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Fortuna Primigenia is an old Goddess of fate and luck in Roman myth whose worship was centered around the city of Praeneste, the modern Palestrina in Italy. Praeneste was a city of the Latini tribe in the region of Italy named Latium for them, and was located about twenty miles south-east of Rome on the coast of the Tyrrhenian Sea. There Fortuna Primigenia had a great temple complex and an oracle, appropriate to a Goddess of Fate.

Her name was often interpreted as "First-born" or "Eldest", and taken to mean that She was the eldest daughter of Jupiter; so She was also called puer Jouis, or "Child of Jupiter". However, the title Primigenia should be more properly taken to mean "Primordial" or "Original" Fortune, as it refers to the antiquity of Her worship at Praeneste, which was older than that at Rome. As Praeneste was often at odds with Rome during the Republic, and not made part of Rome until the first century BCE, Fortuna Primigenia was regarded as a "foreign" Goddess by the somewhat xenophobic Romans, though they did come to embrace Her in time.

As the "First-born" daughter of Jupiter, Fortuna Primigenia was believed to fix the new-born child's destiny or fate. Her name could also be interpreted as "First-bearer", as in the first to bear children; and She was depicted as suckling two infant children, who were said to be Juno and Jupiter, i.e., the supreme female and male principles, symbolizing totality as Mother and Father Deities. Naturally as a Goddess connected with childbirth, She was especially favored by married women.

Her temple complex in Praeneste was built into the side of a great hill, and had several levels of terraces and staircases, a basilica, and curia (meeting-hall), with the small circular temple to Fortuna at the top. It was a huge complex, measuring 1300-plus feet at the base of it and stretching vertically up the hillside for 450 feet, and it incorporated two reservoirs which provided water for a great fountain as well as for the surrounding town. The ruins today are very impressive, though a palace was built on the foundations in the Renaissance; following the original layout, it kept the semicircular shape of the colonnade just below the temple (alas, the temple itself has long since vanished), as is not uncommon of medieval or Renaissance structures built over ancient sites, since it's easier to built on foundations that are already there than to take them apart and start from scratch. On the oldest level, that of the basilica, are two small caves or grottoes, the one to the west most likely being the original shrine of Fortuna around which the complex was built. The temple of Fortuna Primigenia was one of the largest in ancient Italy, if not the largest, and owing to its spectacular situation on a hill, could be seen from all over Latium, even from as far away as Rome.

The Oracle of Fortuna at Praeneste was of a fame to rival Delphi's, and was called the sortes Praenestinae, or "the Praenestine lots". According to legend, one Numerius Suffustius was told in a dream to delve into the stone at a certain spot in Praeneste. When he did just that, he found some mysterious pieces of oak inscribed with sayings written in an archaic alphabet. These tablets were then kept in a box and used at the oracle to Fortuna established there: when the oracle was to be consulted, a young child went to the box and, after shaking it, picked one of the tablets at random. He then gave it to the questioner, who was left to interpret the meaning for him or herself. The Oracle at Praeneste remained popular for centuries and was only closed down in the reign of the Christian Emperor Theodosius in the 4th century CE.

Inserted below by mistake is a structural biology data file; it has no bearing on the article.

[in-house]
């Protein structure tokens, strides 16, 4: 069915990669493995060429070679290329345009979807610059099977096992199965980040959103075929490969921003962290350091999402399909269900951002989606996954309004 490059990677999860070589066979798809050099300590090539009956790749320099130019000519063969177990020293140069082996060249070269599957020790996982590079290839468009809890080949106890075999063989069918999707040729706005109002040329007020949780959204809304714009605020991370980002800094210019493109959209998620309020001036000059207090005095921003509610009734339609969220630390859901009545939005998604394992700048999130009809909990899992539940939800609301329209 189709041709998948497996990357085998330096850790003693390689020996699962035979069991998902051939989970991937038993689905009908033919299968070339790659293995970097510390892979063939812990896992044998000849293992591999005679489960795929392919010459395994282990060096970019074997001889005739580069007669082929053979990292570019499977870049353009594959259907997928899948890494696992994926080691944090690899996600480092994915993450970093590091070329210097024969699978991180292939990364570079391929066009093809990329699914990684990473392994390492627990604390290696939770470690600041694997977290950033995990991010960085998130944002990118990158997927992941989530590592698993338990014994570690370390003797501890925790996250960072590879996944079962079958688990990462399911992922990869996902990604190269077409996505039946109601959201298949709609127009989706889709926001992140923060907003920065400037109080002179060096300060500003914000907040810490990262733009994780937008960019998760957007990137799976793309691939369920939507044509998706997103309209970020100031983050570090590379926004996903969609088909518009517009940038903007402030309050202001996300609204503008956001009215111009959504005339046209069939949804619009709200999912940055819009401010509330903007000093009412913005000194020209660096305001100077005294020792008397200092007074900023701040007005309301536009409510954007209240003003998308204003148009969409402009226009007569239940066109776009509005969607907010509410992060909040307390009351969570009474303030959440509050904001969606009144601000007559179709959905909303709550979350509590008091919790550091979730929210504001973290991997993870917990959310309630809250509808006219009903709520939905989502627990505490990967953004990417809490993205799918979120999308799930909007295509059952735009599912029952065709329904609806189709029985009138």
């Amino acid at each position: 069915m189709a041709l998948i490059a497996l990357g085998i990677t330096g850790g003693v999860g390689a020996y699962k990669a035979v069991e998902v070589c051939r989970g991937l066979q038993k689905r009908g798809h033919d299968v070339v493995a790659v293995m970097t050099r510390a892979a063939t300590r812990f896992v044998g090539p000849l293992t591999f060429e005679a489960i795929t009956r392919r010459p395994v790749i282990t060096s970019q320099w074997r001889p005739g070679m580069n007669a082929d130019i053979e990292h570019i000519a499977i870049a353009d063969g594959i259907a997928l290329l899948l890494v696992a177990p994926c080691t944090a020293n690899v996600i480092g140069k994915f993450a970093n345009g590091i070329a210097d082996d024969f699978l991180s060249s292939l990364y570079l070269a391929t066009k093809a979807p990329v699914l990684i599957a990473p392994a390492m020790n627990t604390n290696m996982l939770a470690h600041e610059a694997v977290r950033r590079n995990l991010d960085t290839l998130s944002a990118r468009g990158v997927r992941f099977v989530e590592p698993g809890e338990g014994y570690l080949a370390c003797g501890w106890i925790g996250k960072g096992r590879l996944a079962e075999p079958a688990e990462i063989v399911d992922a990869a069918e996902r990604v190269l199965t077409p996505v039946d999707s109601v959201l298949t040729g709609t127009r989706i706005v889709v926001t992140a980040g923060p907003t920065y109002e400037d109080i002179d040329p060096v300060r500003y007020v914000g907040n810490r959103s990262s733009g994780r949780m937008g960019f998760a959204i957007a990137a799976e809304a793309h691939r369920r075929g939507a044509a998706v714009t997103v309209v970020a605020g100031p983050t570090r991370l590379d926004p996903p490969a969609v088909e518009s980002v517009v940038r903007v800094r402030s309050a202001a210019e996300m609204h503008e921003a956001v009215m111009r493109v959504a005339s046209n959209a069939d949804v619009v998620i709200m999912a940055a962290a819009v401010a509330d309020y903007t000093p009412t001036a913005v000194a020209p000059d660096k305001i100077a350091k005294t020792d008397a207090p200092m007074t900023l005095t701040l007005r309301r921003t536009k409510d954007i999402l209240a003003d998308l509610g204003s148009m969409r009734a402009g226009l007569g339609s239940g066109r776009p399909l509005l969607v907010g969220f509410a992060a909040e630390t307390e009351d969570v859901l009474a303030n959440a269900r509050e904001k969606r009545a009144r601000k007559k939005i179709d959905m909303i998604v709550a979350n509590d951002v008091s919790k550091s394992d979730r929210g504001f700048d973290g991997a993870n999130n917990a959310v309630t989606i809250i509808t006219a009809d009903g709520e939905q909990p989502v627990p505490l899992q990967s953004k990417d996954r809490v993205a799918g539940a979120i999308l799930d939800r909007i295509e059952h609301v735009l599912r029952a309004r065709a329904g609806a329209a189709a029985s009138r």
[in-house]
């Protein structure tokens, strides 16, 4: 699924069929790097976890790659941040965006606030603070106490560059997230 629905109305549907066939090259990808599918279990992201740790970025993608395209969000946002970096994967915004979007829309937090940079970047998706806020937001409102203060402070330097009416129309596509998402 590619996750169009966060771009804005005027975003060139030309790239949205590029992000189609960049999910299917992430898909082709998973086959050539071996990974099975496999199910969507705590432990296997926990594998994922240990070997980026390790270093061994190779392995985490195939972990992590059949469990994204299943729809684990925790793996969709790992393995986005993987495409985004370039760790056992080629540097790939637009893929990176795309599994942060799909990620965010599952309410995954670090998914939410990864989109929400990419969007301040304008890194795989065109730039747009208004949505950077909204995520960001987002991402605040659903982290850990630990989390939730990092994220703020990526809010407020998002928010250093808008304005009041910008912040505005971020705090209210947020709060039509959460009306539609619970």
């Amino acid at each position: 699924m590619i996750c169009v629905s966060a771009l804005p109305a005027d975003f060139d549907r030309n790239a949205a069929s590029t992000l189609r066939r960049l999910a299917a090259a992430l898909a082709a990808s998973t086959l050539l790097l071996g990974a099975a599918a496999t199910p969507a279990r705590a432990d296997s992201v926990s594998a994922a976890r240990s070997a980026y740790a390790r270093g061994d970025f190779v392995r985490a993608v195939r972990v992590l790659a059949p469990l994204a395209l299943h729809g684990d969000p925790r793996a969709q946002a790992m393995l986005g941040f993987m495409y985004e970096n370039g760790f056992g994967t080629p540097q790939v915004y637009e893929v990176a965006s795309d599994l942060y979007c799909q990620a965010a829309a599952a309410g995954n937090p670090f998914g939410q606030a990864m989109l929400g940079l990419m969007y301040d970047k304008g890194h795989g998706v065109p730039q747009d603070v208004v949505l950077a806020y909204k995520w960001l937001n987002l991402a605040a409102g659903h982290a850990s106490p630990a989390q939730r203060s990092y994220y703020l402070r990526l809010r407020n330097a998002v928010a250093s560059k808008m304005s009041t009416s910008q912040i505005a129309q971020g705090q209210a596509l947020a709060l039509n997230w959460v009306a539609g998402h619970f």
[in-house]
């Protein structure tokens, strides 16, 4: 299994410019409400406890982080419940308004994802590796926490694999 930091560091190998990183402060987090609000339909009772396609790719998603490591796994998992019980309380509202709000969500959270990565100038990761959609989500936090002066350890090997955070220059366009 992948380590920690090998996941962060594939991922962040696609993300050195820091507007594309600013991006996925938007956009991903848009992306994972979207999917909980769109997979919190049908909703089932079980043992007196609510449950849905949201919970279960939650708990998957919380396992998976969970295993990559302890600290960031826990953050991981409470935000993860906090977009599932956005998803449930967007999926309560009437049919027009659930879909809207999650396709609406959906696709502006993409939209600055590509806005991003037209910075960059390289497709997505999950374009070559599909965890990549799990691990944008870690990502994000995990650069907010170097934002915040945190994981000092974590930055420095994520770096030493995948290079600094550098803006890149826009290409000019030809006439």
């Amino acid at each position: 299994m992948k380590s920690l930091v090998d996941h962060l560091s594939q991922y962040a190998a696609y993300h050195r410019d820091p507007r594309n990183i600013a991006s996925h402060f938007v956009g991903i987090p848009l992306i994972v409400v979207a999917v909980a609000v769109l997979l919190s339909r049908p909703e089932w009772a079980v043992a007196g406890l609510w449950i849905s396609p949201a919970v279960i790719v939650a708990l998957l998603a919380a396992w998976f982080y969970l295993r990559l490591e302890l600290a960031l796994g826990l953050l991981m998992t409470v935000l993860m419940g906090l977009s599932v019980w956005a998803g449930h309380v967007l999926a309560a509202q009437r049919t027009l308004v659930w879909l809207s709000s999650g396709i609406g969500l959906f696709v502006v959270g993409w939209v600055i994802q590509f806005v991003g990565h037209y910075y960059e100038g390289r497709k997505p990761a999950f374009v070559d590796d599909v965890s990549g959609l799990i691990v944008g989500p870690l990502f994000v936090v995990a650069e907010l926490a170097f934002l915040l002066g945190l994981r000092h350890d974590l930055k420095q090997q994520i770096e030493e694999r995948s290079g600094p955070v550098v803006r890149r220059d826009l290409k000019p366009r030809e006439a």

Like Fors Fortuna, Fortuna Primigenia had several temples in Rome. One of these was on the Capitoline Hill and was traditionally ascribed to Servius Tullius, an early king of Rome who had been born a slave and risen to be king, and who had also built a temple to Fors Fortuna by the Tiber. Three more temples to Fortuna gave their name to a neighborhood on the Quirinal Hill, the tres Fortunae, located just by the gate of the porta Collina; one of these temples was dedicated to Fortuna Publica, ("Fortuna of the People"), but the other two were to Fortuna Primigenia. The largest of the three was given to Fortuna Publica Populi Romani Quiritium Primigenia ("First-born Fortuna of the Roman Nation, its People and Citizens"), Her name and titles as they were officially known in Rome, and dedicated in 194 BCE on May 25th, which thereafter became its festival day. The third temple, of which there is not much known, had its festival day on November 13th.

Fortuna Primagenia's worship was originally centered in a grotto, a small cave (it is related to the word crypt) of a type celebrated in Italy for being a cool and refreshing place out of the sun; often water is found in grottoes. Fortuna's Praenestine grotto likely did have a spring or other form of water in it, and it had been decorated with a great mosaic in its floor that depicted the Greek Sea-God Poseidon, who was equated with the Roman Neptune, originally a God of fresh waters. Caves are a symbol of the earth and the Earth-Mother; they are additionally gateways to the Underworld, and connect the lands of the living and dead, the lands of mortals and the Gods. Oracles are frequently found at sites that have caves or springs or that otherwise connect to the interior of the earth through such features as natural fissures or volcanic vents (as is the case at Delphi). Given this, Primordial Fortune can be seen as an ancient chthonic Goddess, an Earth-Mother Who has the power to give abundant good things from Her earth—gold, silver, gems, plants, animals, a bountiful harvest, success and good luck—and Who can predict the future that She sets as a Fate-Goddess Who controls the life, fortune, and death of all.